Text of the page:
Still, I am a wordy, philosophical kinda gal.  It tickled me no end when I found the philosophy.  I found the philosophy to be a pure distillation of what I felt on the mat, knew with my hands and my eyes.  The the point of practice is not physical contortion and heavy breathing; it is a question of aliveness, sensitivity.  Yoga is ethics, first.  If it begins as a flash of physical knowing, it holds true all the way to the most rigorous of intellectual understandings.  Compassion is a truth we know across all the different fields of knowledge.

The logic of yamas and niyamas appeals to our highest level of intelligence.  At first glance smarts isolate us, put the smart one on a different level and lead to accolades, cloisters, academia. Intelligence separates us from the fold. But this isn’t the whole thing; intelligence taken to its conclusion resolves to withness and leveling. Full expression of genius lies in relation, not isolation.  I don’t say easy, I just say genius.

The fully developed human being knows his own self, and where he stands.  He knows everything amounts to this: either he sees the body of every other as equal in importance to his own, or he does not.

Compassion, ahimsa, is inborn and instinctual.  But it is also – and this makes it rare – a truth the mind can find no shortness with.  Any shortness found is with the self, and not compassion.

Like god, I suppose: bigger than mind, it contradicts the mind.  This doesn’t prove the smallness of god. It proves the smallness of self.


Ahimsa is historical. Hippocrates, father of medicine and citizen of ancient Greece, is credited with the healer’s code to ‘first, do no harm’.  He understood medicine holistically and humanely; illness is not the concern of wellbeing, wellbeing is.  When healers act out of their own diagnostics of what is ‘wrong’, they may injure the person while treating the limb.  To ‘fix’ a disease or wound at the cost of harming the person in some way is worthless, even if the disease is ‘cured’.  To not harm, then, takes precedence over the healer’s own accomplishment and the treatment of disease.

A doctor is concerned with physical pulp and tissue.  Oxygen, the grey matter of the brain, depression and anxiety and the muscle fisted heart.  From there, directly, a doctor is concerned with the soul and the being.  With communities.  With the bodies of history and the eyes of the not yet born.  Compassion, ahimsa, is the only way such disparate bodies of knowledge form a whole.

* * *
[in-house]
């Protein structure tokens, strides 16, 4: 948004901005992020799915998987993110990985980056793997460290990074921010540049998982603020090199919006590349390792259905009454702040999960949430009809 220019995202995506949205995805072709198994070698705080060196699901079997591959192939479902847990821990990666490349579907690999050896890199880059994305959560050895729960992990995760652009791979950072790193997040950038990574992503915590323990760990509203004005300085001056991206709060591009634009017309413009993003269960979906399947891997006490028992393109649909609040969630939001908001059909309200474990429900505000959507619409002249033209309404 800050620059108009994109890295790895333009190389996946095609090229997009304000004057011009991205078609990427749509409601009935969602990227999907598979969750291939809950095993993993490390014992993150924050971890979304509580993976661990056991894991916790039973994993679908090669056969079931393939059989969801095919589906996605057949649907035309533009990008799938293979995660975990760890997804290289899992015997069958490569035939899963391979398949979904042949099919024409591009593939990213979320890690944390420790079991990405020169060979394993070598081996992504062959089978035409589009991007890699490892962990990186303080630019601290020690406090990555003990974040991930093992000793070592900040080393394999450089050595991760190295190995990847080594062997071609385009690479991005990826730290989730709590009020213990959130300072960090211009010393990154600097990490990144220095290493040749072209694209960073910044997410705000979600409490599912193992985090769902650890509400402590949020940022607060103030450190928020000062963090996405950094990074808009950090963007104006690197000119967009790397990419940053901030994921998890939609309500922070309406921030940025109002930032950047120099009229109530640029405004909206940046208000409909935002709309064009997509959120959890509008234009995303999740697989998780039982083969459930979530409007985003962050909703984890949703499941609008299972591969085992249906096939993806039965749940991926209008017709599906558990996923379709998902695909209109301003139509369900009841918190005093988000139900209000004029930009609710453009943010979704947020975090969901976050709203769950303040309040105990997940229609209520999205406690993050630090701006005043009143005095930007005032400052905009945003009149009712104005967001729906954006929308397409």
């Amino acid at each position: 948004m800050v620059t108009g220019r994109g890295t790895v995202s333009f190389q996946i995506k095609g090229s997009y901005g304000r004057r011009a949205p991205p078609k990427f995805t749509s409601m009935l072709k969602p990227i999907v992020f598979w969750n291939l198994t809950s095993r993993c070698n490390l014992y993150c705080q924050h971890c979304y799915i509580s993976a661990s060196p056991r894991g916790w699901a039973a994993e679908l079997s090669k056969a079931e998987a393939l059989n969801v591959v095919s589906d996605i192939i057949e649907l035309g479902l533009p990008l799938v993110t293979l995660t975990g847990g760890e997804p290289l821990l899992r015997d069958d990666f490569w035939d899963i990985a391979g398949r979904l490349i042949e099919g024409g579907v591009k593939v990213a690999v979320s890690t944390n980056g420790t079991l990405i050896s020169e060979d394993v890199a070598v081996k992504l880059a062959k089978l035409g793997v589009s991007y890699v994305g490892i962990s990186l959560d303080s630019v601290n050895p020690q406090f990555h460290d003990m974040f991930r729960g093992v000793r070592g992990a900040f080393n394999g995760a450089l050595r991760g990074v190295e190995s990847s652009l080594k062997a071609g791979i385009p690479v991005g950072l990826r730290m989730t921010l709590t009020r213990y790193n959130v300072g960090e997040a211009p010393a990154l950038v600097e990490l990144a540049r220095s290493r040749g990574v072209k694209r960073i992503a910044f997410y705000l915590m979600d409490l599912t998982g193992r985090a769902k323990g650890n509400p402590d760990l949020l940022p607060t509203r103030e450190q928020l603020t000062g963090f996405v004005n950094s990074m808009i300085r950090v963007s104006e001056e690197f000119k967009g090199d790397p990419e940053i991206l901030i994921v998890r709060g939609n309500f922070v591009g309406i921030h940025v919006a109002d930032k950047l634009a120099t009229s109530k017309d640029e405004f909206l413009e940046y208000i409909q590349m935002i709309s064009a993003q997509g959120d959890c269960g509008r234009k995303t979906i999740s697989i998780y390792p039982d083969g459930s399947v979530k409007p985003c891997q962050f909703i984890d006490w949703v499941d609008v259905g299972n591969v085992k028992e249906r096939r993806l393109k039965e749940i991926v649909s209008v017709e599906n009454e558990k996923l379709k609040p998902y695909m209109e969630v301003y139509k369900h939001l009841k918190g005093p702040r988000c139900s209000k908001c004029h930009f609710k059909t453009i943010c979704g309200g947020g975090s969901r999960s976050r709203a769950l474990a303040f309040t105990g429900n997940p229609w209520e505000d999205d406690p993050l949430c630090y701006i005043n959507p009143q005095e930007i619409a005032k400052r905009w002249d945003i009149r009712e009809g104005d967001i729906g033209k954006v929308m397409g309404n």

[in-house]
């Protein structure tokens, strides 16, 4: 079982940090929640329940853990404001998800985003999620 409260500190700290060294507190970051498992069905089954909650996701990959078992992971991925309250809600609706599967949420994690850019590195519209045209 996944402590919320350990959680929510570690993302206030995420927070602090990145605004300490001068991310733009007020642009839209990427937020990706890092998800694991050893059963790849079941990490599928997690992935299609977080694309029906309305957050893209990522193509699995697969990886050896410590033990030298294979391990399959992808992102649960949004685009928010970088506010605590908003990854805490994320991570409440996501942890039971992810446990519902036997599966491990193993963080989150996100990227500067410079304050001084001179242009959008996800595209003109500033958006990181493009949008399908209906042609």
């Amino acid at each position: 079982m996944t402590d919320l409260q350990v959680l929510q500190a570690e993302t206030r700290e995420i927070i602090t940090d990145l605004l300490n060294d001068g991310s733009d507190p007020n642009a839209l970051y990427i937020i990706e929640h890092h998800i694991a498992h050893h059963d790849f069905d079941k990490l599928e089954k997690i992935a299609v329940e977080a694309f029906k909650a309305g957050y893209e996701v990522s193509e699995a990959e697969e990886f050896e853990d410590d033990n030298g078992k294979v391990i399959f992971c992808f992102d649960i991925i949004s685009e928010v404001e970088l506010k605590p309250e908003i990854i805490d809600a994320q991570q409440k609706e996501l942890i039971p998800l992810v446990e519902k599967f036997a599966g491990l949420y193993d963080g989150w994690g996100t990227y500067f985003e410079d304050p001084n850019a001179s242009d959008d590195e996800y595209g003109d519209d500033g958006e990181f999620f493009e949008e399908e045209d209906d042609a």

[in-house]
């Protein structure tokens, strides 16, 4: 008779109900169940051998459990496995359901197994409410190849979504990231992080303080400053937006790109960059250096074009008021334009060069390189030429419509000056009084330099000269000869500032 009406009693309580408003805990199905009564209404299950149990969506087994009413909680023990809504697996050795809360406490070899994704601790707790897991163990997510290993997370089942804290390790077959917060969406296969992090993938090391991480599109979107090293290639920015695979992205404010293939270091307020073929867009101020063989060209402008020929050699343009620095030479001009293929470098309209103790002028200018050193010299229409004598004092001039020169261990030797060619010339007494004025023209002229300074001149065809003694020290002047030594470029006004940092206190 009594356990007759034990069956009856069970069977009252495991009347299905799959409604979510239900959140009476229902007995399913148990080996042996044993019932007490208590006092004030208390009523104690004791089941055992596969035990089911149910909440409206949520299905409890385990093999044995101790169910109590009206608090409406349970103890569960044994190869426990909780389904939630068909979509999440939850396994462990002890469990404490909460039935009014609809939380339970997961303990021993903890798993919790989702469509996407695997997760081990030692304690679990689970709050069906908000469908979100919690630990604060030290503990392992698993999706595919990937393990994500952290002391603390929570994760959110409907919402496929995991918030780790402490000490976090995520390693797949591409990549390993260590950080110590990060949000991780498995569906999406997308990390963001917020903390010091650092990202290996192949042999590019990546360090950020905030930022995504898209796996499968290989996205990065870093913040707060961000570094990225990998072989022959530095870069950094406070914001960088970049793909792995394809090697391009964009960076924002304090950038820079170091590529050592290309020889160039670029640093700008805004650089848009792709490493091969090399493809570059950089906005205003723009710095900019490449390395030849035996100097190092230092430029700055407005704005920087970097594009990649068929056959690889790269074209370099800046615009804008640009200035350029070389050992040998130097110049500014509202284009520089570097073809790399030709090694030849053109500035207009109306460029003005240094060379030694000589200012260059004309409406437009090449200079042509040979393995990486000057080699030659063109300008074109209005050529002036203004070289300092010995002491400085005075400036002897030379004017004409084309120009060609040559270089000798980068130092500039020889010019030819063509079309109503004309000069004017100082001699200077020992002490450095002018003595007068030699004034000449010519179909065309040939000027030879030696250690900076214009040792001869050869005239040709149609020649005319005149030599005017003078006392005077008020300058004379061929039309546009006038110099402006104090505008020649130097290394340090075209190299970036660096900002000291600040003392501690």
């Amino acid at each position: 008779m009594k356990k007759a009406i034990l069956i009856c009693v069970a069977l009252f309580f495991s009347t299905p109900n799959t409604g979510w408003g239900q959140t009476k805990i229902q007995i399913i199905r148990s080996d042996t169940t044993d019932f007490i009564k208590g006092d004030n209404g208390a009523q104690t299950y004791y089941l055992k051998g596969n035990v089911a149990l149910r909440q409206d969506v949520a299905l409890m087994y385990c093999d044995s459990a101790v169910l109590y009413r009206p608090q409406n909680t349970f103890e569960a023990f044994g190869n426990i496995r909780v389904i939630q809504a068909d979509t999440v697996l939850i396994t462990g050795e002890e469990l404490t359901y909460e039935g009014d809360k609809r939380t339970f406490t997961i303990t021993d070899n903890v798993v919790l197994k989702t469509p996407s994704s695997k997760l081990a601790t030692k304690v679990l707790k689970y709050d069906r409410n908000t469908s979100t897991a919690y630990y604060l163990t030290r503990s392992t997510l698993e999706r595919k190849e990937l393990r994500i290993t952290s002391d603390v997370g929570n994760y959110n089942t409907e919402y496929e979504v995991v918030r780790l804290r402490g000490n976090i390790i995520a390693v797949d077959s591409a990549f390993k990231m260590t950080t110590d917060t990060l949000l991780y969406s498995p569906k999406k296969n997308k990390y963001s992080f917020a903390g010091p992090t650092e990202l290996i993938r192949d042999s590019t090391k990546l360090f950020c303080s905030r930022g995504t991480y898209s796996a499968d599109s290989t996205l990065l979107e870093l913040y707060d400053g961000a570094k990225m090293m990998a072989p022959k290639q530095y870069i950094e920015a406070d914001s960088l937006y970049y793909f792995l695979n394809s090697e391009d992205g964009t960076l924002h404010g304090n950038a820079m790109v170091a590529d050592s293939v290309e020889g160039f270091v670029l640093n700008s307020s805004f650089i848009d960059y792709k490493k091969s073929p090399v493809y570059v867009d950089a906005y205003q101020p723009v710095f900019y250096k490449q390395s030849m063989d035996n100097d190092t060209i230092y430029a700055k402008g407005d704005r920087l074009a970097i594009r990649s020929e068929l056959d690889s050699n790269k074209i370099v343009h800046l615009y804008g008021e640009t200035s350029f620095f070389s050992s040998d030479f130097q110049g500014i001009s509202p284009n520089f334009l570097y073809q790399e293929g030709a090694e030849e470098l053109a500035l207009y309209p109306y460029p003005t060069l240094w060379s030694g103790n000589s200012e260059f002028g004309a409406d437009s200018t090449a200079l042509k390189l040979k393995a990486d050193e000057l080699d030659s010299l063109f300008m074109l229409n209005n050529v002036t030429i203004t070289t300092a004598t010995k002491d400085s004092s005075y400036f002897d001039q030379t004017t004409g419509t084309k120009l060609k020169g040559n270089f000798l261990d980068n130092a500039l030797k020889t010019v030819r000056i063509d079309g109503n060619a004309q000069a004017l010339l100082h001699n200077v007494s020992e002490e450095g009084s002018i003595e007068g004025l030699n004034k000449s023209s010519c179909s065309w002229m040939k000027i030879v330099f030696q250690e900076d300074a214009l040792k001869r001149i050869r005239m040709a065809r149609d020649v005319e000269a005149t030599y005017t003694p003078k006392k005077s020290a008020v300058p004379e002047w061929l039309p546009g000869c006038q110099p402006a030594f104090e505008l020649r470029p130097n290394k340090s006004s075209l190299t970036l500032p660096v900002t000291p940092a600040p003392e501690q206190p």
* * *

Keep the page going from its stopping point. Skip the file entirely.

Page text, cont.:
The body is knowledge, see?  To feel is to sense one’s humanity, however jaded and limping.  To sense is to know.  To know one’s own senses is to realize the mirror and shadow and echo of oneself in everyone else’s body.  It feeds directly into using one’s wisdom as a means of connection.  One’s history and secrets and accomplishments as communication.  One’s fear as the impetus to love.

The body is wild, and messy, and discordant.  There are reasons we prefer to live in our heads.  And yet to feel what one feels, moment by moment, is ultimately the kindness of telling the truth.  It demands bravery; it is frightful to see not with our expectations and ideals and shoulds and oughts and musts but with what is.

The word courage translates, in latin and old french, ‘with heart’.  Compassion, as translated as the greek of the new testament, means to feel ‘from the bowels and gut’.  It is not easy, no.  To face reality.  To stop living in the boundaries of our heads and enter the field of the body, where things are not so orderly and are, quite frankly, terrifying and hard to understand.

It is large and expansive, that land of what we do not understand.  To ground ourselves there we ourselves must grow huge.  We must, sooner or later, realize that courage, bravery, ethics, true self, are not things without fear.  But a place where the fear doesn’t matter any longer, where fear can be felt without leaving us paralyzed.


Our eyes grow gentle to see this way.

This is what eyes were capable of, all along.

You were born to love, and yet you feel alone.  Figure this out.  Go slowly.



Karin was an anthropologist, a barmaid, and a journalist before she bottomed out. Yoga saved her; she figures it might help others.  Karin’s teaching in jails, crisis centers, and church basements became a non-profit in 2007. In 2013, Return Yoga became an actual non-profit studio in St. Cloud, MN. More can be found at returnyoga.org.

“curve” image by Celine Nadeau

“do no harm” image by ShamEmCollins

~Love this article? Want to read more and learn how to support Gather and our incredible community? Join the family by signing up for our newsletter HERE!

~WE HEART LOCAL TEACHERS. See how you can support your favorite local teacher HERE.

~Want to write for us? We are looking for contributors with unique voice and original story. If authentic presence is your jam, contact us:

We love hearing from you! Contact us with feedback and we will get back to you. Personally.